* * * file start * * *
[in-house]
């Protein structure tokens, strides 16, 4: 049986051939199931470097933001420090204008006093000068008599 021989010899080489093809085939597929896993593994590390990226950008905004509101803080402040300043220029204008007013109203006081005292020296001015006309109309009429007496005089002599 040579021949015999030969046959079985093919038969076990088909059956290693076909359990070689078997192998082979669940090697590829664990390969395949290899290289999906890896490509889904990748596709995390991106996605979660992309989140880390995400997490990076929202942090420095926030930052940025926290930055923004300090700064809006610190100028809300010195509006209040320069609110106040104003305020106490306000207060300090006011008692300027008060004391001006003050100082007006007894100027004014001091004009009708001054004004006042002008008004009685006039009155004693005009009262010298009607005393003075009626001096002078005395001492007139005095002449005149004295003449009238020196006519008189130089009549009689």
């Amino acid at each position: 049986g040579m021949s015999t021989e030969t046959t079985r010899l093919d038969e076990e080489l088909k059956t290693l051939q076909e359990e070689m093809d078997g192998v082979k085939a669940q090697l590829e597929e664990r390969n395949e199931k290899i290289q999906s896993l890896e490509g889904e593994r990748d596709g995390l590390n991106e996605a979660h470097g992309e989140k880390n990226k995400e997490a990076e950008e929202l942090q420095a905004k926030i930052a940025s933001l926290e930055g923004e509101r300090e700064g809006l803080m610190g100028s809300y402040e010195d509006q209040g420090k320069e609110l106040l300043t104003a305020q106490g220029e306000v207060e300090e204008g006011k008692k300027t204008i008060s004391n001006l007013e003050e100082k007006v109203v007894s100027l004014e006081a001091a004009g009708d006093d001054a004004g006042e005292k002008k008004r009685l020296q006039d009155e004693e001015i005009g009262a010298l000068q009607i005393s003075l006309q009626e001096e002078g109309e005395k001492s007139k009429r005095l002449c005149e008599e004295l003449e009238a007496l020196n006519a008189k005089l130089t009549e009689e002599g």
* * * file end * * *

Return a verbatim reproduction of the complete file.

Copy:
[in-house]
């Protein structure tokens, strides 16, 4: 049986051939199931470097933001420090204008006093000068008599 021989010899080489093809085939597929896993593994590390990226950008905004509101803080402040300043220029204008007013109203006081005292020296001015006309109309009429007496005089002599 040579021949015999030969046959079985093919038969076990088909059956290693076909359990070689078997192998082979669940090697590829664990390969395949290899290289999906890896490509889904990748596709995390991106996605979660992309989140880390995400997490990076929202942090420095926030930052940025926290930055923004300090700064809006610190100028809300010195509006209040320069609110106040104003305020106490306000207060300090006011008692300027008060004391001006003050100082007006007894100027004014001091004009009708001054004004006042002008008004009685006039009155004693005009009262010298009607005393003075009626001096002078005395001492007139005095002449005149004295003449009238020196006519008189130089009549009689």
């Amino acid at each position: 049986g040579m021949s015999t021989e030969t046959t079985r010899l093919d038969e076990e080489l088909k059956t290693l051939q076909e359990e070689m093809d078997g192998v082979k085939a669940q090697l590829e597929e664990r390969n395949e199931k290899i290289q999906s896993l890896e490509g889904e593994r990748d596709g995390l590390n991106e996605a979660h470097g992309e989140k880390n990226k995400e997490a990076e950008e929202l942090q420095a905004k926030i930052a940025s933001l926290e930055g923004e509101r300090e700064g809006l803080m610190g100028s809300y402040e010195d509006q209040g420090k320069e609110l106040l300043t104003a305020q106490g220029e306000v207060e300090e204008g006011k008692k300027t204008i008060s004391n001006l007013e003050e100082k007006v109203v007894s100027l004014e006081a001091a004009g009708d006093d001054a004004g006042e005292k002008k008004r009685l020296q006039d009155e004693e001015i005009g009262a010298l000068q009607i005393s003075l006309q009626e001096e002078g109309e005395k001492s007139k009429r005095l002449c005149e008599e004295l003449e009238a007496l020196n006519a008189k005089l130089t009549e009689e002599g």